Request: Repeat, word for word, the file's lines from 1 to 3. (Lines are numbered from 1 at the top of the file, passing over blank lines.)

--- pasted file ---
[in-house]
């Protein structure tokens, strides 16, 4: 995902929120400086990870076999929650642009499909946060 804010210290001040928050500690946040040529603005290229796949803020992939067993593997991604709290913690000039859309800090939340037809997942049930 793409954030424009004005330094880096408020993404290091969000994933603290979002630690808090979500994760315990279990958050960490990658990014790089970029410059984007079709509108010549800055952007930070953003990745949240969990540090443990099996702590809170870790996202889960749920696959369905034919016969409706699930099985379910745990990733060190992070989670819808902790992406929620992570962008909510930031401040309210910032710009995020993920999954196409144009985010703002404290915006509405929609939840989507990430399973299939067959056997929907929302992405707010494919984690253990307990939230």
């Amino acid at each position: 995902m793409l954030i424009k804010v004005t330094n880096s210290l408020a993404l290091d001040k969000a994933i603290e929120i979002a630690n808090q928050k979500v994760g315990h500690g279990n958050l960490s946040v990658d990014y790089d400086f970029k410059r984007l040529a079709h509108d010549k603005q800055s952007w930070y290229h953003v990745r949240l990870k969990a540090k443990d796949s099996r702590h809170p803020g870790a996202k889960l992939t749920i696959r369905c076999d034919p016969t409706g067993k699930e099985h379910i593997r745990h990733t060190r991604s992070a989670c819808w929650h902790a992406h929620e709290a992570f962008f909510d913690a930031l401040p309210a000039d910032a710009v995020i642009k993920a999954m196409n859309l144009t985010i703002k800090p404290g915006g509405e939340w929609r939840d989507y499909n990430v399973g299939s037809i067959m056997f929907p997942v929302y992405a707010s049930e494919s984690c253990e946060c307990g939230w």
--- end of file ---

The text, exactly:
[in-house]
């Protein structure tokens, strides 16, 4: 995902929120400086990870076999929650642009499909946060 804010210290001040928050500690946040040529603005290229796949803020992939067993593997991604709290913690000039859309800090939340037809997942049930 793409954030424009004005330094880096408020993404290091969000994933603290979002630690808090979500994760315990279990958050960490990658990014790089970029410059984007079709509108010549800055952007930070953003990745949240969990540090443990099996702590809170870790996202889960749920696959369905034919016969409706699930099985379910745990990733060190992070989670819808902790992406929620992570962008909510930031401040309210910032710009995020993920999954196409144009985010703002404290915006509405929609939840989507990430399973299939067959056997929907929302992405707010494919984690253990307990939230």
């Amino acid at each position: 995902m793409l954030i424009k804010v004005t330094n880096s210290l408020a993404l290091d001040k969000a994933i603290e929120i979002a630690n808090q928050k979500v994760g315990h500690g279990n958050l960490s946040v990658d990014y790089d400086f970029k410059r984007l040529a079709h509108d010549k603005q800055s952007w930070y290229h953003v990745r949240l990870k969990a540090k443990d796949s099996r702590h809170p803020g870790a996202k889960l992939t749920i696959r369905c076999d034919p016969t409706g067993k699930e099985h379910i593997r745990h990733t060190r991604s992070a989670c819808w929650h902790a992406h929620e709290a992570f962008f909510d913690a930031l401040p309210a000039d910032a710009v995020i642009k993920a999954m196409n859309l144009t985010i703002k800090p404290g915006g509405e939340w929609r939840d989507y499909n990430v399973g299939s037809i067959m056997f929907p997942v929302y992405a707010s049930e494919s984690c253990e946060c307990g939230w």